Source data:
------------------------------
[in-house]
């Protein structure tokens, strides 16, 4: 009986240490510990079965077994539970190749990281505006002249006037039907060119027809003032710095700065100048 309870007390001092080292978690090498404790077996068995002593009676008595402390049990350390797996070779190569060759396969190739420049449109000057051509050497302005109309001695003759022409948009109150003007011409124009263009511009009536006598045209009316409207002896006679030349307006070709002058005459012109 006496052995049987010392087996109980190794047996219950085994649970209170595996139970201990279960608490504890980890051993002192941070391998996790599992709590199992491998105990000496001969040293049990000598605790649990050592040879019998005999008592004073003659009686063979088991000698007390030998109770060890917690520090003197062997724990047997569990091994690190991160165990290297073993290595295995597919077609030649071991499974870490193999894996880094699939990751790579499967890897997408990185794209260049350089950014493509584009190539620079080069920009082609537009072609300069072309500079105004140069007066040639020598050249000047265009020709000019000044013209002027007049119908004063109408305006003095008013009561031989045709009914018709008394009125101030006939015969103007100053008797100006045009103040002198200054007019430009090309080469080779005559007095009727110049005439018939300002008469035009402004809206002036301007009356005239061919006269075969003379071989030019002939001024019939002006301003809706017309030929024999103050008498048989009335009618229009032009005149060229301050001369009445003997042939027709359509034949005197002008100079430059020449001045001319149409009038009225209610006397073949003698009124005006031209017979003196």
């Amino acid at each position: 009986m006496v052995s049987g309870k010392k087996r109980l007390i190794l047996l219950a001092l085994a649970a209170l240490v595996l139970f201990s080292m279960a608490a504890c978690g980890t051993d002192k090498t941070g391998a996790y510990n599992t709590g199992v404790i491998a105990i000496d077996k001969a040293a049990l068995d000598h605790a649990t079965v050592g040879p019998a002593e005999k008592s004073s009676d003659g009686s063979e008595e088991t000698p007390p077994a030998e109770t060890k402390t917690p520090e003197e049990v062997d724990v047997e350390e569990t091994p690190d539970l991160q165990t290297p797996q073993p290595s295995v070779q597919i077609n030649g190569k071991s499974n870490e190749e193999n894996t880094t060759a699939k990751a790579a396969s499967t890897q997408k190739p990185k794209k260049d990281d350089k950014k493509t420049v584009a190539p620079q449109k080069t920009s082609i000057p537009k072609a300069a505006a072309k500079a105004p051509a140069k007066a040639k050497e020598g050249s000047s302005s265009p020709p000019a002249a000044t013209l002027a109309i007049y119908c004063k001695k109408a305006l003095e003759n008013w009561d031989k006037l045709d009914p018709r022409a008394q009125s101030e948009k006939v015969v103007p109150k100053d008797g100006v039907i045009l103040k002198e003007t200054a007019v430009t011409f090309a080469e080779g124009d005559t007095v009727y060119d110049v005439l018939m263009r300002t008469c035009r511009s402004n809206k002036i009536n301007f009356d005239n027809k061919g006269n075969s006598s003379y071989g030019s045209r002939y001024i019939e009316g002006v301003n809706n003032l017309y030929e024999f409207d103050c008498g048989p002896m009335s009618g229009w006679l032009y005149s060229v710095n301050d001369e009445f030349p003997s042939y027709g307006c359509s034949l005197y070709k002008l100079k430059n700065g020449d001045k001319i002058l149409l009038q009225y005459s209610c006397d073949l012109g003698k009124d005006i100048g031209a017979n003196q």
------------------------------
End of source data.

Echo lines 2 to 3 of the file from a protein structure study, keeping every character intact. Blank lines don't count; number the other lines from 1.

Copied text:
């Protein structure tokens, strides 16, 4: 009986240490510990079965077994539970190749990281505006002249006037039907060119027809003032710095700065100048 309870007390001092080292978690090498404790077996068995002593009676008595402390049990350390797996070779190569060759396969190739420049449109000057051509050497302005109309001695003759022409948009109150003007011409124009263009511009009536006598045209009316409207002896006679030349307006070709002058005459012109 006496052995049987010392087996109980190794047996219950085994649970209170595996139970201990279960608490504890980890051993002192941070391998996790599992709590199992491998105990000496001969040293049990000598605790649990050592040879019998005999008592004073003659009686063979088991000698007390030998109770060890917690520090003197062997724990047997569990091994690190991160165990290297073993290595295995597919077609030649071991499974870490193999894996880094699939990751790579499967890897997408990185794209260049350089950014493509584009190539620079080069920009082609537009072609300069072309500079105004140069007066040639020598050249000047265009020709000019000044013209002027007049119908004063109408305006003095008013009561031989045709009914018709008394009125101030006939015969103007100053008797100006045009103040002198200054007019430009090309080469080779005559007095009727110049005439018939300002008469035009402004809206002036301007009356005239061919006269075969003379071989030019002939001024019939002006301003809706017309030929024999103050008498048989009335009618229009032009005149060229301050001369009445003997042939027709359509034949005197002008100079430059020449001045001319149409009038009225209610006397073949003698009124005006031209017979003196």
């Amino acid at each position: 009986m006496v052995s049987g309870k010392k087996r109980l007390i190794l047996l219950a001092l085994a649970a209170l240490v595996l139970f201990s080292m279960a608490a504890c978690g980890t051993d002192k090498t941070g391998a996790y510990n599992t709590g199992v404790i491998a105990i000496d077996k001969a040293a049990l068995d000598h605790a649990t079965v050592g040879p019998a002593e005999k008592s004073s009676d003659g009686s063979e008595e088991t000698p007390p077994a030998e109770t060890k402390t917690p520090e003197e049990v062997d724990v047997e350390e569990t091994p690190d539970l991160q165990t290297p797996q073993p290595s295995v070779q597919i077609n030649g190569k071991s499974n870490e190749e193999n894996t880094t060759a699939k990751a790579a396969s499967t890897q997408k190739p990185k794209k260049d990281d350089k950014k493509t420049v584009a190539p620079q449109k080069t920009s082609i000057p537009k072609a300069a505006a072309k500079a105004p051509a140069k007066a040639k050497e020598g050249s000047s302005s265009p020709p000019a002249a000044t013209l002027a109309i007049y119908c004063k001695k109408a305006l003095e003759n008013w009561d031989k006037l045709d009914p018709r022409a008394q009125s101030e948009k006939v015969v103007p109150k100053d008797g100006v039907i045009l103040k002198e003007t200054a007019v430009t011409f090309a080469e080779g124009d005559t007095v009727y060119d110049v005439l018939m263009r300002t008469c035009r511009s402004n809206k002036i009536n301007f009356d005239n027809k061919g006269n075969s006598s003379y071989g030019s045209r002939y001024i019939e009316g002006v301003n809706n003032l017309y030929e024999f409207d103050c008498g048989p002896m009335s009618g229009w006679l032009y005149s060229v710095n301050d001369e009445f030349p003997s042939y027709g307006c359509s034949l005197y070709k002008l100079k430059n700065g020449d001045k001319i002058l149409l009038q009225y005459s209610c006397d073949l012109g003698k009124d005006i100048g031209a017979n003196q």